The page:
As I move from one stage of life to the next, I wish to thank the citizens of Park City. I have been a teacher at Ecker Hill Middle School for several years now, but in the middle of August I was offered a position at the STEM Action Center — for me, a dream position.
I accepted the position, and taught my last day at Ecker on Sept. 11. I leave with mixed emotions — sadness, anxiety, excitement. But mostly, as I look back, gratitude. During my time at Ecker I have had the opportunity to work with spectacular students. I have been thrilled at their inquisitiveness, their kindness to each other, and the respect they showed me. I also worked with educators I do not think will ever be equaled — they are passionate, caring people, individuals ever concerned with improving their personal practice of the art that is education.
All in all, I consider myself blessed to have been able to take part in this community.
Kellie Yates, Technology and Engineering Educator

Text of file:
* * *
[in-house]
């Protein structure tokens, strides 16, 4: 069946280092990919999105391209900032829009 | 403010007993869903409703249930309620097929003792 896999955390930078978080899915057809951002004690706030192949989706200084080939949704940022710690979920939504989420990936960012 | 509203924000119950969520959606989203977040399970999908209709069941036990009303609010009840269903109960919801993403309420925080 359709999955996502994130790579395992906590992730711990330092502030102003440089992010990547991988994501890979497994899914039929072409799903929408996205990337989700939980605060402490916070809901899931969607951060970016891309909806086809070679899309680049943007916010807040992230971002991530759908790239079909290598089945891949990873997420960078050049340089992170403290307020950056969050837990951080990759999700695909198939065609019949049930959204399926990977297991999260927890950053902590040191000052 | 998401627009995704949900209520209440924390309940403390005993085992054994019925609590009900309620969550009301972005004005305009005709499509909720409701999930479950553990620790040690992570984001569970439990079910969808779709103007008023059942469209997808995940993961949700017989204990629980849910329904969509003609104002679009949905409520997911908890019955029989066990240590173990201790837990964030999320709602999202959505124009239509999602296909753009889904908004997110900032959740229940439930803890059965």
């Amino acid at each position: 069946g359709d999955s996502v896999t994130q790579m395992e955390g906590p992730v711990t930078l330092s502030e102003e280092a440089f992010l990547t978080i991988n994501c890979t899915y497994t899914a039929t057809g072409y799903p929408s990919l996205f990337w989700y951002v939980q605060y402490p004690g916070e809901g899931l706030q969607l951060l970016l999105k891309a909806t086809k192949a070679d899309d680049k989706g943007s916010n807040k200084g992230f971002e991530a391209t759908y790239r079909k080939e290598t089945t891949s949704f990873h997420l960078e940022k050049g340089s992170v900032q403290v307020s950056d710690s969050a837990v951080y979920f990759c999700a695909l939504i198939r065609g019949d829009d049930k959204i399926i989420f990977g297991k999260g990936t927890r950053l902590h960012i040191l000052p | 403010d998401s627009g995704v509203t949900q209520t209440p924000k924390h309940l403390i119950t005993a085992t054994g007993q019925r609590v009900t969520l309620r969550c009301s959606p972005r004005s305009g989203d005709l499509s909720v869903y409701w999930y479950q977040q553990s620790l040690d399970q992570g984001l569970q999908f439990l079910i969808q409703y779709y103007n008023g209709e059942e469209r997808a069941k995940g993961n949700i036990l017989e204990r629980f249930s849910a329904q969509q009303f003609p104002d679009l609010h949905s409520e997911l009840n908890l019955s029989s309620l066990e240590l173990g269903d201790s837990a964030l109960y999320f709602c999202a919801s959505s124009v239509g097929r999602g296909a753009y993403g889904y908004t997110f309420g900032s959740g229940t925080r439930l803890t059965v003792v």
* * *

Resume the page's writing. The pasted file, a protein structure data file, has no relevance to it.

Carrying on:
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An endorsement for paid parking at ski resort
Park City Mountain Resort has announced they will not charge for parking at the Resort Center or Canyon Village." Why not charge for parking and invest 100 percent of the revenue in supporting fuel efficient bus travel between ski and metropolitan areas? The use of buses could be stimulated through the use of voucher incentives for travel and/or skiing. The goals include: reduction of our carbon footprint, traffic congestion and the need for asphalt heat generating parking lots. Reducing the size of parking lots could then allow for the construction of low-income housing benefiting both the ski areas and their employees.
The ski industry realizes that gondola lifts are most convenient in moving large numbers of customers. The same principle is true of buses versus cars for road travel.